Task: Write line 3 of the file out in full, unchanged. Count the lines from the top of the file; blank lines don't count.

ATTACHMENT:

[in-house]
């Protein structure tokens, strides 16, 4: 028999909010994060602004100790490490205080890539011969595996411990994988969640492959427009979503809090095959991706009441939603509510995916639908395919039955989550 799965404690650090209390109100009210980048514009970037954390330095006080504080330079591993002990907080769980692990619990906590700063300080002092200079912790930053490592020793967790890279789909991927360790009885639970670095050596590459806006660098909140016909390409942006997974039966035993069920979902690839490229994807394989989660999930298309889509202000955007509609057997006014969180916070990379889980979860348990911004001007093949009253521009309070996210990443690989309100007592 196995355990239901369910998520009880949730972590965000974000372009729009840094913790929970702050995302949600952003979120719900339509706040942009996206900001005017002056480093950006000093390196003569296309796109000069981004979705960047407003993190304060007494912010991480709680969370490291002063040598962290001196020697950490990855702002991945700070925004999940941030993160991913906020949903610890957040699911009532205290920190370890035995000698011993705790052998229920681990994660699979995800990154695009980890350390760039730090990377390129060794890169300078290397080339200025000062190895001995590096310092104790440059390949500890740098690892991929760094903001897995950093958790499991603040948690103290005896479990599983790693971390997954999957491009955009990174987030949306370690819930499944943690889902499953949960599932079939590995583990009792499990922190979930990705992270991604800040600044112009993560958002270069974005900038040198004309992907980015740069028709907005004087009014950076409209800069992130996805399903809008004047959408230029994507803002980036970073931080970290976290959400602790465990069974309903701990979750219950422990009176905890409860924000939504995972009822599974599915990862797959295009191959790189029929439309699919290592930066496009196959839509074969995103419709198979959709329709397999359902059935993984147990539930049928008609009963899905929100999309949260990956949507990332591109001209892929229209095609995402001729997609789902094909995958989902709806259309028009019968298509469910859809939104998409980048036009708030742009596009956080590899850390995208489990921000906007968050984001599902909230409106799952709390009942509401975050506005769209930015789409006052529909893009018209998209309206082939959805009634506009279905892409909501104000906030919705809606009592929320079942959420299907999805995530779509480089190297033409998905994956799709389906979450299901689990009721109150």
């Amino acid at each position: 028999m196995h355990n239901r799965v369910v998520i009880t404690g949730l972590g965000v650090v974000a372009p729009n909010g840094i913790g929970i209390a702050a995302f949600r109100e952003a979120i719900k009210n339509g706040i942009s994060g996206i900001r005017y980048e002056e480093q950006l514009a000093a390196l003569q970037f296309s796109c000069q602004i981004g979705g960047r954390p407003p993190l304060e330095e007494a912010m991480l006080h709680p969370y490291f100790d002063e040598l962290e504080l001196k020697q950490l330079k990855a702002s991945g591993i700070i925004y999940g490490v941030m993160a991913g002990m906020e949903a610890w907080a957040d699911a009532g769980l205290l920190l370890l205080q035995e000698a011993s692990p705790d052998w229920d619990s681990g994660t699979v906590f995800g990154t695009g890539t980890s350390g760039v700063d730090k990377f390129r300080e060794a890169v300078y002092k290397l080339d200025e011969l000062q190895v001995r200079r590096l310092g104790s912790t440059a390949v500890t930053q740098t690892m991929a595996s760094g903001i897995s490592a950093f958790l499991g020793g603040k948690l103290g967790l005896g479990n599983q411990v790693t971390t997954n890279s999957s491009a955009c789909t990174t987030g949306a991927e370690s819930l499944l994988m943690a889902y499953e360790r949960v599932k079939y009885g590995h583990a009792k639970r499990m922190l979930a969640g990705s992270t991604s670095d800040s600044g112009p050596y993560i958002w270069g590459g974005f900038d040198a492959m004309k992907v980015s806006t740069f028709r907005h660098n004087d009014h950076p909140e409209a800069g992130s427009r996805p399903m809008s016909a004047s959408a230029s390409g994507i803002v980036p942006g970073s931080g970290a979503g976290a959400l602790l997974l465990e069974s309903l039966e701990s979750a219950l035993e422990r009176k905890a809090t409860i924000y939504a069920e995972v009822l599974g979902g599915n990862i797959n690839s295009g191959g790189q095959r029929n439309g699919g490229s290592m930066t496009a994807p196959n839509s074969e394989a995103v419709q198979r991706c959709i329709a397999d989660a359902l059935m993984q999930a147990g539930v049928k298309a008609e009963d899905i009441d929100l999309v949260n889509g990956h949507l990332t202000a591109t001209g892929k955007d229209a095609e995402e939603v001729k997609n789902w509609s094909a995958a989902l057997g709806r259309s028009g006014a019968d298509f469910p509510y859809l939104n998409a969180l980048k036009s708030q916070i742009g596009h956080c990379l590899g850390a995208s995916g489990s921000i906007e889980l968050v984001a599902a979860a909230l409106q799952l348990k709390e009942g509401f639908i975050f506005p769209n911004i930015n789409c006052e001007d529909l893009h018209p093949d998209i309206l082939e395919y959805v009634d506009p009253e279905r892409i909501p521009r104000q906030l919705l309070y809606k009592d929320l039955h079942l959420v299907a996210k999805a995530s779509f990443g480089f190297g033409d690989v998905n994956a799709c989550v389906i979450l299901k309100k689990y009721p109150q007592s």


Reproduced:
């Amino acid at each position: 028999m196995h355990n239901r799965v369910v998520i009880t404690g949730l972590g965000v650090v974000a372009p729009n909010g840094i913790g929970i209390a702050a995302f949600r109100e952003a979120i719900k009210n339509g706040i942009s994060g996206i900001r005017y980048e002056e480093q950006l514009a000093a390196l003569q970037f296309s796109c000069q602004i981004g979705g960047r954390p407003p993190l304060e330095e007494a912010m991480l006080h709680p969370y490291f100790d002063e040598l962290e504080l001196k020697q950490l330079k990855a702002s991945g591993i700070i925004y999940g490490v941030m993160a991913g002990m906020e949903a610890w907080a957040d699911a009532g769980l205290l920190l370890l205080q035995e000698a011993s692990p705790d052998w229920d619990s681990g994660t699979v906590f995800g990154t695009g890539t980890s350390g760039v700063d730090k990377f390129r300080e060794a890169v300078y002092k290397l080339d200025e011969l000062q190895v001995r200079r590096l310092g104790s912790t440059a390949v500890t930053q740098t690892m991929a595996s760094g903001i897995s490592a950093f958790l499991g020793g603040k948690l103290g967790l005896g479990n599983q411990v790693t971390t997954n890279s999957s491009a955009c789909t990174t987030g949306a991927e370690s819930l499944l994988m943690a889902y499953e360790r949960v599932k079939y009885g590995h583990a009792k639970r499990m922190l979930a969640g990705s992270t991604s670095d800040s600044g112009p050596y993560i958002w270069g590459g974005f900038d040198a492959m004309k992907v980015s806006t740069f028709r907005h660098n004087d009014h950076p909140e409209a800069g992130s427009r996805p399903m809008s016909a004047s959408a230029s390409g994507i803002v980036p942006g970073s931080g970290a979503g976290a959400l602790l997974l465990e069974s309903l039966e701990s979750a219950l035993e422990r009176k905890a809090t409860i924000y939504a069920e995972v009822l599974g979902g599915n990862i797959n690839s295009g191959g790189q095959r029929n439309g699919g490229s290592m930066t496009a994807p196959n839509s074969e394989a995103v419709q198979r991706c959709i329709a397999d989660a359902l059935m993984q999930a147990g539930v049928k298309a008609e009963d899905i009441d929100l999309v949260n889509g990956h949507l990332t202000a591109t001209g892929k955007d229209a095609e995402e939603v001729k997609n789902w509609s094909a995958a989902l057997g709806r259309s028009g006014a019968d298509f469910p509510y859809l939104n998409a969180l980048k036009s708030q916070i742009g596009h956080c990379l590899g850390a995208s995916g489990s921000i906007e889980l968050v984001a599902a979860a909230l409106q799952l348990k709390e009942g509401f639908i975050f506005p769209n911004i930015n789409c006052e001007d529909l893009h018209p093949d998209i309206l082939e395919y959805v009634d506009p009253e279905r892409i909501p521009r104000q906030l919705l309070y809606k009592d929320l039955h079942l959420v299907a996210k999805a995530s779509f990443g480089f190297g033409d690989v998905n994956a799709c989550v389906i979450l299901k309100k689990y009721p109150q007592s």